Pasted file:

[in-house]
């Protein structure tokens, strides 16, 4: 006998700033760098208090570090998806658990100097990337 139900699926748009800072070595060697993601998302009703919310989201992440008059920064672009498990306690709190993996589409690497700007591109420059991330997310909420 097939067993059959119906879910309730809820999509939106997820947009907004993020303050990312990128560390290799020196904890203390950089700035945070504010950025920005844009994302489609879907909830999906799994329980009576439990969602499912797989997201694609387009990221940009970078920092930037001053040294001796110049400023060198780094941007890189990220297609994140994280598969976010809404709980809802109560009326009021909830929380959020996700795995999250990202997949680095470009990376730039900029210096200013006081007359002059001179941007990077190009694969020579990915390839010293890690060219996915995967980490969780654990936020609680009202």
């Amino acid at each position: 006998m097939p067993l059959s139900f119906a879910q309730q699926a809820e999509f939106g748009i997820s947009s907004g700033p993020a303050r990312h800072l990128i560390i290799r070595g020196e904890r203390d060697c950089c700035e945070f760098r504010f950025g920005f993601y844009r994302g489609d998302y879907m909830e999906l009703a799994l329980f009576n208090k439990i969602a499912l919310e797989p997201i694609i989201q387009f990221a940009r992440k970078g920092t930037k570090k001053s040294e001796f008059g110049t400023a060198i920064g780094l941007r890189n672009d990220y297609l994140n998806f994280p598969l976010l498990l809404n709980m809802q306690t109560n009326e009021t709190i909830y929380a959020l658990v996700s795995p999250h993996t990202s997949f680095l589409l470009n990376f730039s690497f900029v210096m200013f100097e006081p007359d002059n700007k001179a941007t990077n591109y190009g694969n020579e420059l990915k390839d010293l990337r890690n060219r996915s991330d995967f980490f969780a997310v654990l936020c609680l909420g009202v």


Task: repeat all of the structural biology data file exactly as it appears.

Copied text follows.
[in-house]
């Protein structure tokens, strides 16, 4: 006998700033760098208090570090998806658990100097990337 139900699926748009800072070595060697993601998302009703919310989201992440008059920064672009498990306690709190993996589409690497700007591109420059991330997310909420 097939067993059959119906879910309730809820999509939106997820947009907004993020303050990312990128560390290799020196904890203390950089700035945070504010950025920005844009994302489609879907909830999906799994329980009576439990969602499912797989997201694609387009990221940009970078920092930037001053040294001796110049400023060198780094941007890189990220297609994140994280598969976010809404709980809802109560009326009021909830929380959020996700795995999250990202997949680095470009990376730039900029210096200013006081007359002059001179941007990077190009694969020579990915390839010293890690060219996915995967980490969780654990936020609680009202």
């Amino acid at each position: 006998m097939p067993l059959s139900f119906a879910q309730q699926a809820e999509f939106g748009i997820s947009s907004g700033p993020a303050r990312h800072l990128i560390i290799r070595g020196e904890r203390d060697c950089c700035e945070f760098r504010f950025g920005f993601y844009r994302g489609d998302y879907m909830e999906l009703a799994l329980f009576n208090k439990i969602a499912l919310e797989p997201i694609i989201q387009f990221a940009r992440k970078g920092t930037k570090k001053s040294e001796f008059g110049t400023a060198i920064g780094l941007r890189n672009d990220y297609l994140n998806f994280p598969l976010l498990l809404n709980m809802q306690t109560n009326e009021t709190i909830y929380a959020l658990v996700s795995p999250h993996t990202s997949f680095l589409l470009n990376f730039s690497f900029v210096m200013f100097e006081p007359d002059n700007k001179a941007t990077n591109y190009g694969n020579e420059l990915k390839d010293l990337r890690n060219r996915s991330d995967f980490f969780a997310v654990l936020c609680l909420g009202v």